President Barack Obama’s campaign staff is nothing if not savvy about the power of social networking. This was apparent when the silly little sticker for people to declare their allegiance to Obama 2012 popped up on my Facebook newsfeed before the official re-election campaign broke in the mainstream media.

I’m not “In” for Obama 2012 because, on the issues I care about, I can’t find any difference between his position and those of any of the assorted clowns he could find himself running against next year.

Of course, as a political scientist I should know better than to expect any differently. One of relatively few rock-solid empirical laws we have in political science is the relationship between “majoritarian” electoral systems and party behavior. In a nutshell: If there’s no prize for finishing third in an election (as is the case in the United States), then from the perspective of a prospective candidate there’s no point in starting a third party. And if that’s the case, then the two parties should both move as close to the center, or “median voter,” of the set of people voting in any particular election.

But wait! Certainly there’s a difference between Obama and, say, serial bankruptcy case, reality TV star and born-again Birther Donald Trump? Well, sure. The theory doesn’t have much to say about the candidates’ personalities. And yes, if you put a gun to my head, I’d have to concede that, as entrepreneur and Dallas Mavericks owner Mark Cuban might say, I wouldn’t trust Donald Trump to manage a Dairy Queen let alone the West Wing.

When you start to get down to the issues themselves, though, these distinctions melt away. If you had to guess who asked the joint chiefs of staff to put together a “hit list” of American citizens suspected of terrorist behavior and then authorized the CIA to execute anyone on that list wherever they’re found, without a trial, would you say Obama or former president George W. Bush? The answer may surprise you.

Under Obama, the crushing wave of Homeland Security funding that paradoxically makes us all less safe has continued apace. Last fall, a Washington Post investigation determined that around 854,000 Americans have a “Top Secret”-level security clearance. That works out to be around 0.3 percent of the country’s adult population, even when excluding however many more hundreds of thousands of people who have the comparatively pedestrian and hopelessly gauche “Confidential” and “Secret” clearances.

You might think that 0.3 percent is a small number. It only took two minutes of Google searching and some back-of-the-napkin arithmetic, however, to figure that the Stasi, the notorious East German secret police — and the intellectual forebears of the “See Something, Say Something” program you probably saw plastered all over the walls the last time you were at the airport — directly employed as much as 0.7 percent of the German population during the 1970s. So we’re in good company.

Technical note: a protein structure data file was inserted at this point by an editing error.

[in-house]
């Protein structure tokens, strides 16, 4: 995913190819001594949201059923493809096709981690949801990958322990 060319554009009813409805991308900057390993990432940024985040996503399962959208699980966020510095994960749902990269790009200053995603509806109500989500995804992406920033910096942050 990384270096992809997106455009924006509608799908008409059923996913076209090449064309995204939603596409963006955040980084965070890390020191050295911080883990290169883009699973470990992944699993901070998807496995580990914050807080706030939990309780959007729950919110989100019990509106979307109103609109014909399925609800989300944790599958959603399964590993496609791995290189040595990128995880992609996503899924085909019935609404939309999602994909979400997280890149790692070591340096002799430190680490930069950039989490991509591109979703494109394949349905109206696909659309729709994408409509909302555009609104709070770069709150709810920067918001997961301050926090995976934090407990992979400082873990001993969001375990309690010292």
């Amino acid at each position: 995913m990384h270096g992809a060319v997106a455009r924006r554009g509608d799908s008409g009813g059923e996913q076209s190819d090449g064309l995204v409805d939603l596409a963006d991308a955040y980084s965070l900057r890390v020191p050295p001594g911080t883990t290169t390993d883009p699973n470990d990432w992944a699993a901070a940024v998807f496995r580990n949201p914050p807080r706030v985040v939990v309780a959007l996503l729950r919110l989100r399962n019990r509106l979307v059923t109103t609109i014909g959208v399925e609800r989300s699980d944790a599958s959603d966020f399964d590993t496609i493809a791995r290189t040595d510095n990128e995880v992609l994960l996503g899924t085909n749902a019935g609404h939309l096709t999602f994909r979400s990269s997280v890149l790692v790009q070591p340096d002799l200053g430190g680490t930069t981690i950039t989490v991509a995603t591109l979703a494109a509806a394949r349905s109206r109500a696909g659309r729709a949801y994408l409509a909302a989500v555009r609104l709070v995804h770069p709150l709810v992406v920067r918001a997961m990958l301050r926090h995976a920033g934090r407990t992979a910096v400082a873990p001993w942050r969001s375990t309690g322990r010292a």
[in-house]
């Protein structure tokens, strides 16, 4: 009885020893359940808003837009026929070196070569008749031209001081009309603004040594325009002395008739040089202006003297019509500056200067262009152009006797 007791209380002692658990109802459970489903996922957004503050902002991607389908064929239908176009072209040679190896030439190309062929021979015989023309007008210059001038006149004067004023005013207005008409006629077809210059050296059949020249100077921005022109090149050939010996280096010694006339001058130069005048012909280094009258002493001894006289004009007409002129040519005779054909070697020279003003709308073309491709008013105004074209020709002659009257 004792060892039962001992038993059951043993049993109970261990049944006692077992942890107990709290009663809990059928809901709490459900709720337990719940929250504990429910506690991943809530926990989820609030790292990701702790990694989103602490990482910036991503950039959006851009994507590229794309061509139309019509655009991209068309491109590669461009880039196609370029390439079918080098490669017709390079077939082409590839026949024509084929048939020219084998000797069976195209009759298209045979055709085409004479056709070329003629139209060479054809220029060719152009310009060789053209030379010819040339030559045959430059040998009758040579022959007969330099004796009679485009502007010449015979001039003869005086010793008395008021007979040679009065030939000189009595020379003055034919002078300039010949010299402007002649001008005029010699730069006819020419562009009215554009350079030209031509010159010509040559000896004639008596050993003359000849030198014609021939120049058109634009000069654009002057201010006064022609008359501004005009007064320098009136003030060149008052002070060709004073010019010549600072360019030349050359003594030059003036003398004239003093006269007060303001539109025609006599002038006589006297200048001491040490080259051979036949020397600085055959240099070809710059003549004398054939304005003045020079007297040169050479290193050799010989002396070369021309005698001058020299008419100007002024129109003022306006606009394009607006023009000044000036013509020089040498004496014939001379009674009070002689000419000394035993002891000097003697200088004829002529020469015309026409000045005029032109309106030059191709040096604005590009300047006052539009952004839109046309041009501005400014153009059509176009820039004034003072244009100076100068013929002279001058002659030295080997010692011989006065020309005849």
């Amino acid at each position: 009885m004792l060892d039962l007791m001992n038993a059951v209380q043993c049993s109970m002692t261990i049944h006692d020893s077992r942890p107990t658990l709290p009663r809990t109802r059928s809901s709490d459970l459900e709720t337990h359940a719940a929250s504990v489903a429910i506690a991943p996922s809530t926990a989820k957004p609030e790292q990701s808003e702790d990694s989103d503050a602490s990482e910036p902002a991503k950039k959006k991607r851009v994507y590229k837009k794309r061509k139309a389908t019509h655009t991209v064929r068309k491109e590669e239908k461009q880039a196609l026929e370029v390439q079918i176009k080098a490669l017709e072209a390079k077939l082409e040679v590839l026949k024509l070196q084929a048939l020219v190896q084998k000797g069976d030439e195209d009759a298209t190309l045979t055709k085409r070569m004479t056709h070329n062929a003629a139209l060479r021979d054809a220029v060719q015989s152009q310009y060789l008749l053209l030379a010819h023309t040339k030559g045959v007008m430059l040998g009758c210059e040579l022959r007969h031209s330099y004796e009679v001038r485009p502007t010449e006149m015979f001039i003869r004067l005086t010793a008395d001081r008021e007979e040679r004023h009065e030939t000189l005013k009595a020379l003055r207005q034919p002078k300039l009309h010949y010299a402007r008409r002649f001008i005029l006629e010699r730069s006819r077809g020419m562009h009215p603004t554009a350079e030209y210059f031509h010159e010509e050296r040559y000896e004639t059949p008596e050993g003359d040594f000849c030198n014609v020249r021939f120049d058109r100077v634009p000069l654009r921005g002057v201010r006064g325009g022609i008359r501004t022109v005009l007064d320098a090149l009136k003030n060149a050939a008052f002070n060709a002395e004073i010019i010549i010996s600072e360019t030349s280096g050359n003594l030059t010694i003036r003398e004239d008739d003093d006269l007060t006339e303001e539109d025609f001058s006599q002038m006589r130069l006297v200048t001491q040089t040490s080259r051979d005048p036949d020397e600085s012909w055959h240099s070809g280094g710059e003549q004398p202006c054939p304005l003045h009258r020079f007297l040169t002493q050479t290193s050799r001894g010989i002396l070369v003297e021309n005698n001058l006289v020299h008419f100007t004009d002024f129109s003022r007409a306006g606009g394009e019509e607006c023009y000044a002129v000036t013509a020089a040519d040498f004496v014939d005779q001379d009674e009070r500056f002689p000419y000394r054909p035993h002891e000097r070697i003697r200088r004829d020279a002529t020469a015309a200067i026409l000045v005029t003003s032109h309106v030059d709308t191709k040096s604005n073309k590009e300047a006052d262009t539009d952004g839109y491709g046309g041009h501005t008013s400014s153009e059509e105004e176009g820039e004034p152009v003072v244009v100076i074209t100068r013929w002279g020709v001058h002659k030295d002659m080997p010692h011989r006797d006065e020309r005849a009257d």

These things matter. Granted, the bit about the extra-judicial executions matters somewhat more to me given my skin color and last name than it might to you. You might have the luxury of not having to worry about the world’s worst case of mistaken identity any time you step off an international flight. Even so, the lack of opposition to the expansion and entrenchment to the national surveillance state is corrosive to American values and makes us less secure. Opportunists have carved out tidy careers for themselves by subverting the torrent of counter-terror cash that never seems to let up. Last month, the Washington Monthly described a terrorism preparedness training session for sheriffs’ deputies in Florida during which a self-described expert explained that any “Muslim who wears a headband, regardless of color or insignia, basically what that is telling you is ‘I am willing to be a martyr.’” So at least now we know what happened to Tupac.

I found myself with a lot of time to contemplate these things last fall, when I spent about 30 minutes being interrogated by border security at Dulles International on my way back to Michigan from South Africa. And I speak, in this case, as one of the lucky ones. It could have been much worse considering I’m fortunate enough to have an Irish first name and a nasally Midwestern accent and I am a native English speaker. But am I “In” for Obama 2012? No. Hell, his name is Barack Obama. If he weren’t the president, he could have found himself “in” that same stuffy holding pen at Dulles that I did.

Neill Mohammad can be reached at neilla@umich.edu.

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